Historic opportunity: Himalayan BRI must not be missed
Dr Dinesh Paudel
China and Nepal have recently made two historic decisions that would somehow weaken the Himalayan barriers created by the Cold War in the past and the Asian pivot policy of containing China at present. First, a railway line between Kerung in Tibet and Kathmandu in Nepal through the Himalayas will be built to connect Nepal with the vast network of infrastructure in China and beyond. Second, for the first time in history Nepal and China have signed a comprehensive Transit and Transport Agreement (TTA) that allows Nepal to use several ports and infrastructure in China for international trade and transportation as a legitimate right of a landlocked country.
Avoiding countless geopolitical hurdles, blockades and pressure for a number of years from geopolitical power centers, Nepal officially joined the Belt and Roan Initiative (BRI) of China in May 2017. By joining BRI Nepal has opened a new era in the Himalayas that has the potential to effectively undo the historical injustices imposed on the Himalayan region especially since the beginning of the Cold War.
Since the colonial time the historically stable, self-reliant and culturally vibrant Himalayan region had been reduced to an impermeable and ‘dangerous’ borderline as a way to contain China and minimize the outflow of the idea of communism into South Asia. This unjust project of reducing the once prosperous and vast Himalayan landscape into a ‘buffer zone’ is continued through the schemes of modernization, NGO aid politics, religio-cultural interventions and constantly created geopolitical tensions and rivalries.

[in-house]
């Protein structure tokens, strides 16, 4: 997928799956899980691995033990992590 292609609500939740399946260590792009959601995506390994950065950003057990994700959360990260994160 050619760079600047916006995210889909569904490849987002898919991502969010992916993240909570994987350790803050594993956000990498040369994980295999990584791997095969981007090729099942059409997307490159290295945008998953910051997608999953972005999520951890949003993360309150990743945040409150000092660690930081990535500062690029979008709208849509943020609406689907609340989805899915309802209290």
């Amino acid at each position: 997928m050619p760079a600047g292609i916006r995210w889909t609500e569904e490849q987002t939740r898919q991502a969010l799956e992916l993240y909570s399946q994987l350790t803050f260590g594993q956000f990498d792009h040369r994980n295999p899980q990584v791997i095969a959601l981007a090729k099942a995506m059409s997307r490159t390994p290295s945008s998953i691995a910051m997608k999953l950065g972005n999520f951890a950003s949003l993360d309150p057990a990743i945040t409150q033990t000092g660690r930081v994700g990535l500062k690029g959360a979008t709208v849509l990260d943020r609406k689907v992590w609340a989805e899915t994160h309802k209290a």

The Himalayan BRI infrastructures, most importantly the railway line between Nepal and China, has the potential to erase these historical markers and provide a new beginning in the Himalayas by offering alternative imaginations and discourses of progress, prosperity, solidarity and connectivity to retune to the dignified Himalayan society.